Now the improver recipe calls for lecithin, and I didn't have any. I had read in another recipe that the baker used psyllium husk as a bread improver. I decided to use psyllium husk instead of Lecithin. I find that psyllium husk is quite coarse, so I have put a cup of it in my seed/coffee grinder, and ground it up to a powder. I use that whenever a recipe calls for psyllium husk. You can blend it in your blender as well.

I used Nina's Vegan butter made with aquafaba. I would suggest that you make that first, as it does take time to set. I made it as I was making the dough and in between other things, so it was quite soft when it came to put it on the dough. It obviously still worked, but I don't think it is ideal.
I recommend making the butter with deodorised coconut oil. I didn't have any, and the coconut flavour is very noticeable. The taste overall of the croissant is great, but they would be better without the coconut flavour through it, as it would taste more legit.

When you make the butter, do not set it in a container, spread it onto some parchment paper on top of a baking tray or a plate. Spread it to a large square size, about 1/4 inch thick. Cover it and put it in the freezer. Then set to making your dough.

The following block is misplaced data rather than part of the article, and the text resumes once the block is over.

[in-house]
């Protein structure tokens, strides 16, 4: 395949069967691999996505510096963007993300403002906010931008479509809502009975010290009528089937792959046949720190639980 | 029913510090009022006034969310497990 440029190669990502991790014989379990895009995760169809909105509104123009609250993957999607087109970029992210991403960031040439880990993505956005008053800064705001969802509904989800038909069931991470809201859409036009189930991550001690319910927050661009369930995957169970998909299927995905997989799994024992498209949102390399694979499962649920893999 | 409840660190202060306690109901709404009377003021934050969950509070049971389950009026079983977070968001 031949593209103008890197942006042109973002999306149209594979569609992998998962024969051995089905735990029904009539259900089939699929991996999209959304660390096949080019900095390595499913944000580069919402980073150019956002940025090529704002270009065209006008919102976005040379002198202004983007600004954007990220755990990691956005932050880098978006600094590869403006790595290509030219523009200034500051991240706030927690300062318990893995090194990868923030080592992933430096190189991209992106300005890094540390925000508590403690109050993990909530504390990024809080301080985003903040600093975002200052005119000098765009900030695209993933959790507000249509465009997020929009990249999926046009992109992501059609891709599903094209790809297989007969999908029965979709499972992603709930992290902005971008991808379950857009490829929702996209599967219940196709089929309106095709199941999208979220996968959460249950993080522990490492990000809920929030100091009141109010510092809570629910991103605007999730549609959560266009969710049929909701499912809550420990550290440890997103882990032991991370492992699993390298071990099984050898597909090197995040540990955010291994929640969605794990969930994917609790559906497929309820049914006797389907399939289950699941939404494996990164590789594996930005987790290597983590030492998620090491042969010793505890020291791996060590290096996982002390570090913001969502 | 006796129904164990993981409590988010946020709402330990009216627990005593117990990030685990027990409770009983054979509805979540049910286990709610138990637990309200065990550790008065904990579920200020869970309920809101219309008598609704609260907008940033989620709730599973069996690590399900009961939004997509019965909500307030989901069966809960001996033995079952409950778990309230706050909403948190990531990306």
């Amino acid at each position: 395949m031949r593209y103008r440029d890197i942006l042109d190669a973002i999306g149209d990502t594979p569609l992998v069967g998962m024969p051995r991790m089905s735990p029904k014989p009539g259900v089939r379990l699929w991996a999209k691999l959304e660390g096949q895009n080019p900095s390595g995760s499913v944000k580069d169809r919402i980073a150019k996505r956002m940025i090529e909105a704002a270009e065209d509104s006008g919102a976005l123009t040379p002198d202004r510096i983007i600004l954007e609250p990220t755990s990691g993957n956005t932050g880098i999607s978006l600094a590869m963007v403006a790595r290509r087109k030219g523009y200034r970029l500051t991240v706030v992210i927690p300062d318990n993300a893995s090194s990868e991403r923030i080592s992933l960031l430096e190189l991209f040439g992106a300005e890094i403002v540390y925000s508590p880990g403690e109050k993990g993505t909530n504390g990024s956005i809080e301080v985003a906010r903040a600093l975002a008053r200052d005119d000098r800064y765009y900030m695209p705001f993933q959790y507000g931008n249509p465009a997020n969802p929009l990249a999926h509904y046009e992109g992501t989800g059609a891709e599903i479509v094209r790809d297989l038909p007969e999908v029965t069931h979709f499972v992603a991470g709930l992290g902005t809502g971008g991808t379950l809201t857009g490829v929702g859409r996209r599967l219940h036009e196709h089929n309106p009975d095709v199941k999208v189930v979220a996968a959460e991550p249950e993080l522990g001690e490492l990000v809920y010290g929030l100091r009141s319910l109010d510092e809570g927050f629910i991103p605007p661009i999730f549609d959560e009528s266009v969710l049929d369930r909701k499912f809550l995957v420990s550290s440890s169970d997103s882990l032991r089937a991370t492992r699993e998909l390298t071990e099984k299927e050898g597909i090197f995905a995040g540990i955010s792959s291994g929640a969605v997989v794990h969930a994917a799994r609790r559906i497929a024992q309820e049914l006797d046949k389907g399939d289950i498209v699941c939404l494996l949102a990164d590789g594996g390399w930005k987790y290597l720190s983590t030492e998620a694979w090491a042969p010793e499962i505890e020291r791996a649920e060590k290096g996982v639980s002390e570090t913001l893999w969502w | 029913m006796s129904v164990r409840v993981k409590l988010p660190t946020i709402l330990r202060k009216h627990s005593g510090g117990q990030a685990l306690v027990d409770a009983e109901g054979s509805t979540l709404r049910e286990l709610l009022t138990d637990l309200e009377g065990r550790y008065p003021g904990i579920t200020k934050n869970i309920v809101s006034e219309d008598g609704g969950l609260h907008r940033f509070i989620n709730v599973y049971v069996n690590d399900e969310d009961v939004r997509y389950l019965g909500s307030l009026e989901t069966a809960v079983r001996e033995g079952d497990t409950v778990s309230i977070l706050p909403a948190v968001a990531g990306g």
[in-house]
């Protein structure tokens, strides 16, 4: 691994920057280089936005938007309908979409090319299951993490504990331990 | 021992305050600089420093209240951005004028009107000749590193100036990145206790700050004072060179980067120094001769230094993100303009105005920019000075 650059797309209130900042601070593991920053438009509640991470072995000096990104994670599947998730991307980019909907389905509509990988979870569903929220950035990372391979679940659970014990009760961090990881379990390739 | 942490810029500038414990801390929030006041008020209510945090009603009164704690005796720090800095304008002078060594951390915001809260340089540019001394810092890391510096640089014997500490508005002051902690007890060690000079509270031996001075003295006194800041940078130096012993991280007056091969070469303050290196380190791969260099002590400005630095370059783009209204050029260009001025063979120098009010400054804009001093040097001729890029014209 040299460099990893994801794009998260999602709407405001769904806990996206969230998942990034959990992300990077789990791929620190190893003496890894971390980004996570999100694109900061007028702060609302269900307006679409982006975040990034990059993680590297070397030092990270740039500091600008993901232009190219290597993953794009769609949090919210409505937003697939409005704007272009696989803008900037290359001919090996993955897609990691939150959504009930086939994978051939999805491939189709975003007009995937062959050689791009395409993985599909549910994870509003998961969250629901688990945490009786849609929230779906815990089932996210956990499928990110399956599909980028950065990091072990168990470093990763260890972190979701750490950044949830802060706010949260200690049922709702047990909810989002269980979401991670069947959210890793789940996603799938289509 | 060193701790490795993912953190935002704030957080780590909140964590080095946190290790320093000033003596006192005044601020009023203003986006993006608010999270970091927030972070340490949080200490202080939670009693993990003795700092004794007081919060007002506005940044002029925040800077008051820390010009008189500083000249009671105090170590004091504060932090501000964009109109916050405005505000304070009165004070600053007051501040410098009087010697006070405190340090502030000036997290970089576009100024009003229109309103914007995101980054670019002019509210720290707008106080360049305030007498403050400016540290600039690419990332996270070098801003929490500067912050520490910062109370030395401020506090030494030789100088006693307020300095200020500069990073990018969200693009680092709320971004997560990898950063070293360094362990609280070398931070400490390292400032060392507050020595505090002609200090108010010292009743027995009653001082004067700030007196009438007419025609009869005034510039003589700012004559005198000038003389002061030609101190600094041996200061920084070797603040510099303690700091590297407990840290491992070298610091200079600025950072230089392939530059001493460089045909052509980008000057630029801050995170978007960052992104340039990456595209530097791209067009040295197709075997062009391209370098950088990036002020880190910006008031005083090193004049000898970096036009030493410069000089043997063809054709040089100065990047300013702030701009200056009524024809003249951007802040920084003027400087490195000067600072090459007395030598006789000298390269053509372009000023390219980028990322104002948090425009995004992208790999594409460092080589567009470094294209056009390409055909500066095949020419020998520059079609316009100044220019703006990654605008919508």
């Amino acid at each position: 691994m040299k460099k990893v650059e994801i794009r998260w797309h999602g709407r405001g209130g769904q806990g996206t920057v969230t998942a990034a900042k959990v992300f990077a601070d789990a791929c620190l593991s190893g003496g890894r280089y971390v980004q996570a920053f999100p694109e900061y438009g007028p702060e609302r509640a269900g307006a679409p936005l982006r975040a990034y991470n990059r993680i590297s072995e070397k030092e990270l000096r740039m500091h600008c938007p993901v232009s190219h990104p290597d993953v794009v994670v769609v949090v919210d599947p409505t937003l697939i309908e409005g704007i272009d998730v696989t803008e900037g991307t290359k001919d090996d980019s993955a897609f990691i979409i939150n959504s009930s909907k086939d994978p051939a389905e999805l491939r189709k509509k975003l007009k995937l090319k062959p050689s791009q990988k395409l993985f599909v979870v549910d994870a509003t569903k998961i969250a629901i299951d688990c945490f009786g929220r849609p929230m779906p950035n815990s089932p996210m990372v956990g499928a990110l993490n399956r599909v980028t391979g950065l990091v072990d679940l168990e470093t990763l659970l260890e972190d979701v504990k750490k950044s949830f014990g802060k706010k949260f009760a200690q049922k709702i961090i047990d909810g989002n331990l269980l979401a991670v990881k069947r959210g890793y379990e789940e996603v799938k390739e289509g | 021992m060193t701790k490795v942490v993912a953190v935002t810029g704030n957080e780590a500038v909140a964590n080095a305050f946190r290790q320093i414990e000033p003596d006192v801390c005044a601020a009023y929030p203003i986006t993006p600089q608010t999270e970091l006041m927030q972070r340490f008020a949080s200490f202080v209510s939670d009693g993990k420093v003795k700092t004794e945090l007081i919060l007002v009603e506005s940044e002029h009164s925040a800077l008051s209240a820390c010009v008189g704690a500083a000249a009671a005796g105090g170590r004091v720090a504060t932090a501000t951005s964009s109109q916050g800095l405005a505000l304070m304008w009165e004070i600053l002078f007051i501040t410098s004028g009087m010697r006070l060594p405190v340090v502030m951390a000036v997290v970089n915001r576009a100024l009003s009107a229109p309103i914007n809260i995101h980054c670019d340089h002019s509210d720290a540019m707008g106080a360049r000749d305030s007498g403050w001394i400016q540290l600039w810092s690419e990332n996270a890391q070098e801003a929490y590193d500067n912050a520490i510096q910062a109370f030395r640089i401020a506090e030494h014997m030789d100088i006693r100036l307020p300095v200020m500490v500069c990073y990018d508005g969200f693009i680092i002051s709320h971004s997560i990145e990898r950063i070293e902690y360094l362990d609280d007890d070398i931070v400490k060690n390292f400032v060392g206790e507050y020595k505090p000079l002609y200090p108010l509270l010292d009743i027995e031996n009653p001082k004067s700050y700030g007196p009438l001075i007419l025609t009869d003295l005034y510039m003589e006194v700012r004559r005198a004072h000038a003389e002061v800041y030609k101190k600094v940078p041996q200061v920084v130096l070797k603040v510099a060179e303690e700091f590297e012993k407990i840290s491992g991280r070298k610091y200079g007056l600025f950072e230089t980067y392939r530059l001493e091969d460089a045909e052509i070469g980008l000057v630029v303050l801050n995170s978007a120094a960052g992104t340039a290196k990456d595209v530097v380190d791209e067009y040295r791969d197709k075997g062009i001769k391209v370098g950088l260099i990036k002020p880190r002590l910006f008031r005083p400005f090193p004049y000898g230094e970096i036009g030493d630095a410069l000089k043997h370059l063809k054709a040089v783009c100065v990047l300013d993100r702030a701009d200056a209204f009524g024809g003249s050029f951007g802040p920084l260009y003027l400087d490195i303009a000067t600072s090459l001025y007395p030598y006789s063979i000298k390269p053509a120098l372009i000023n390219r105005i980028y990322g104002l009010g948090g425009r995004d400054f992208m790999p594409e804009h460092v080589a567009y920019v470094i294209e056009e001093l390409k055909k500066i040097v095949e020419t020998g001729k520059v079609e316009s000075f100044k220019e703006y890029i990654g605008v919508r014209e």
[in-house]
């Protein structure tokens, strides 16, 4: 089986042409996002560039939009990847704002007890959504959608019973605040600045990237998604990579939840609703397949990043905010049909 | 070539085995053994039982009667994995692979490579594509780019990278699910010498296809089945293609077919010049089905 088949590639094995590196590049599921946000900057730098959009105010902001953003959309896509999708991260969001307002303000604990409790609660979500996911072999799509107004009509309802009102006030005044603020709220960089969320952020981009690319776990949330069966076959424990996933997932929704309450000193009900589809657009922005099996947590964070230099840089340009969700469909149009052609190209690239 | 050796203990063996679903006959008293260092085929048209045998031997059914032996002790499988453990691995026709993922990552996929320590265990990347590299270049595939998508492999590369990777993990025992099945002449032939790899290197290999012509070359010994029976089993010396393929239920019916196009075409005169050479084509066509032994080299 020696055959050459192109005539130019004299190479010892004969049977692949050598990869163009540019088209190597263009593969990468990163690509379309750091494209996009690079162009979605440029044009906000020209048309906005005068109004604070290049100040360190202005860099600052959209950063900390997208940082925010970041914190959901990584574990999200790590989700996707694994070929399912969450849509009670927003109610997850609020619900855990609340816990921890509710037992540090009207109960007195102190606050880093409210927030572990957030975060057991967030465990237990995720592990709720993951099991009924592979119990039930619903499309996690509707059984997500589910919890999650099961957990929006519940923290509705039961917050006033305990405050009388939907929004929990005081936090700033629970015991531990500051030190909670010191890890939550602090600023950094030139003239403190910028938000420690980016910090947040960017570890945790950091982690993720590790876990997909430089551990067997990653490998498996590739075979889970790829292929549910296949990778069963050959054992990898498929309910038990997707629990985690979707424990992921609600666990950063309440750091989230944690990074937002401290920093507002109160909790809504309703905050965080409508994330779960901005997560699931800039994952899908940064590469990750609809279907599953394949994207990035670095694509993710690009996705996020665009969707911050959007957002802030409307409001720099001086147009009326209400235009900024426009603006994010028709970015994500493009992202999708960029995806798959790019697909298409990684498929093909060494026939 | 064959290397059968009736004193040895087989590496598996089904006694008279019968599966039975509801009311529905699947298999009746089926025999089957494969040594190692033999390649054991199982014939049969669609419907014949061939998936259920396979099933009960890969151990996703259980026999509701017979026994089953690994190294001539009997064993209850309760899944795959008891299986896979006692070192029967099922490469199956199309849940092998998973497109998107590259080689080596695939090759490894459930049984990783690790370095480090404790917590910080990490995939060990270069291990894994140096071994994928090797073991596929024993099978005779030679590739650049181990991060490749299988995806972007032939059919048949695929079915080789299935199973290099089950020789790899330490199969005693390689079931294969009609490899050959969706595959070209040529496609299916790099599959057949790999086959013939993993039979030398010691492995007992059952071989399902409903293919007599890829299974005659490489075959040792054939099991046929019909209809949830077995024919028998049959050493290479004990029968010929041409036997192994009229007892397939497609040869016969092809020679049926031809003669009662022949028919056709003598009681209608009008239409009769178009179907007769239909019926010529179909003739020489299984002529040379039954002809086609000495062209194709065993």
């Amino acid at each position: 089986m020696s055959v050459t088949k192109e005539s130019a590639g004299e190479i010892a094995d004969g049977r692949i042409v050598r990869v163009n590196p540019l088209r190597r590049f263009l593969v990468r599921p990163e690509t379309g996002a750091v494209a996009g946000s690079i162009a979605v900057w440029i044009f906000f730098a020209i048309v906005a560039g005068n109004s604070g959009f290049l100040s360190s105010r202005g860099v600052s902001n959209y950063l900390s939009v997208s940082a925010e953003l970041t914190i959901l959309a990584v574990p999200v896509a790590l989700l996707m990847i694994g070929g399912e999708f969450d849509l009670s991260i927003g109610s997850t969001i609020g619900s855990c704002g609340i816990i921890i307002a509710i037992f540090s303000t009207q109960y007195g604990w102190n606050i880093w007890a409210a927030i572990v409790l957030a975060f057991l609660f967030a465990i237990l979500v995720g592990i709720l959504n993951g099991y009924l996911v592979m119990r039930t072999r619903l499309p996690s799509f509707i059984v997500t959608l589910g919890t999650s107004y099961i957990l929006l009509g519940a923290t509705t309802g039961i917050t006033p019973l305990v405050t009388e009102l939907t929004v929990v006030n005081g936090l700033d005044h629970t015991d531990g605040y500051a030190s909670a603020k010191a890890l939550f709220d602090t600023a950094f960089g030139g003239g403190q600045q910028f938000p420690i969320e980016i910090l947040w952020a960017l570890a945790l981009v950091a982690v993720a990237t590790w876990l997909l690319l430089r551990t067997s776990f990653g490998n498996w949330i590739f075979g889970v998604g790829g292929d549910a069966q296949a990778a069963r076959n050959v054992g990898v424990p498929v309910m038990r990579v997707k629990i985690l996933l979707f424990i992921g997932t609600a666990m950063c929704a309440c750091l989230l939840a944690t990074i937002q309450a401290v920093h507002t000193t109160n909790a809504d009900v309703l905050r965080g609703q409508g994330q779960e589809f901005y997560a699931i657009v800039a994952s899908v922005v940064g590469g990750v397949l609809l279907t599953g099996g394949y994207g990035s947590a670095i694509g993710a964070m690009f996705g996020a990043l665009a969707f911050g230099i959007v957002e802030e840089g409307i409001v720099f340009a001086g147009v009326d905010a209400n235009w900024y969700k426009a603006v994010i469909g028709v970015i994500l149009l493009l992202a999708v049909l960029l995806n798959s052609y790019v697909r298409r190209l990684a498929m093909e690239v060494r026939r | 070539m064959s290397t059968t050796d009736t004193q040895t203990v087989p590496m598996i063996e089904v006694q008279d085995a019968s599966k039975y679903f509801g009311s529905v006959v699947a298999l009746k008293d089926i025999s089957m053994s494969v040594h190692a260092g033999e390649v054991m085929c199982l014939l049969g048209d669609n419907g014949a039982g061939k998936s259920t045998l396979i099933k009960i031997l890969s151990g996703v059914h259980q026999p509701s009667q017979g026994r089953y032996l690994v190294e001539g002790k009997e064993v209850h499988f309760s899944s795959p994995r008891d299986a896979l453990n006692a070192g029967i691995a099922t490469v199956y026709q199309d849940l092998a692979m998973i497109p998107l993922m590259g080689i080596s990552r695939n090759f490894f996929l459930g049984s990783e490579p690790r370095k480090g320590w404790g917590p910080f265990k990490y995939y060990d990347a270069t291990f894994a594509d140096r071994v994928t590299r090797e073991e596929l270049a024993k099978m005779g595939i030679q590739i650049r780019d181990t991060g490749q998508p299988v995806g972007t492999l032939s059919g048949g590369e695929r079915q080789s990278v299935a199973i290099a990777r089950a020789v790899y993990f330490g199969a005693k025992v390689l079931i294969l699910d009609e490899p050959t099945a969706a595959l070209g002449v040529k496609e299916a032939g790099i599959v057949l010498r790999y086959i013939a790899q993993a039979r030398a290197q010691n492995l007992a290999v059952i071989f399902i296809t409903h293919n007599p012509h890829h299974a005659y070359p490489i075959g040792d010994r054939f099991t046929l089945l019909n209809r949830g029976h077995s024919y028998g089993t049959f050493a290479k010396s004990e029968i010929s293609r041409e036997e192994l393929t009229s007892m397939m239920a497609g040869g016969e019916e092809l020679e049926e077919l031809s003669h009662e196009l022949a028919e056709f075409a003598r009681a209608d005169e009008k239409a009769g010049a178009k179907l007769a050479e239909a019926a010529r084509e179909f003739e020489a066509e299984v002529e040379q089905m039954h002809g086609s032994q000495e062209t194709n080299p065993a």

I didn't use apple cider vinegar in the butter recipe, but citric acid. I don't think this makes a difference. I also didn't add any colouring (tumeric) as the butter was for the croissants and it didn't really matter what the colour was.


400gms plain white flour
250mls soy milk
60gms caster sugar
1 tsp salt
2 tsp yeast
6 TBS aquafaba
Bread improver

Homemade Bread Improver (Adapted from this recipe)
1/2 tsp psyllium husk powder (Blended up psyllium husk)
3 TBS Gluten Flour (or Vital Wheat Gluten)
Pinch of citric acid
Pinch of powdered ginger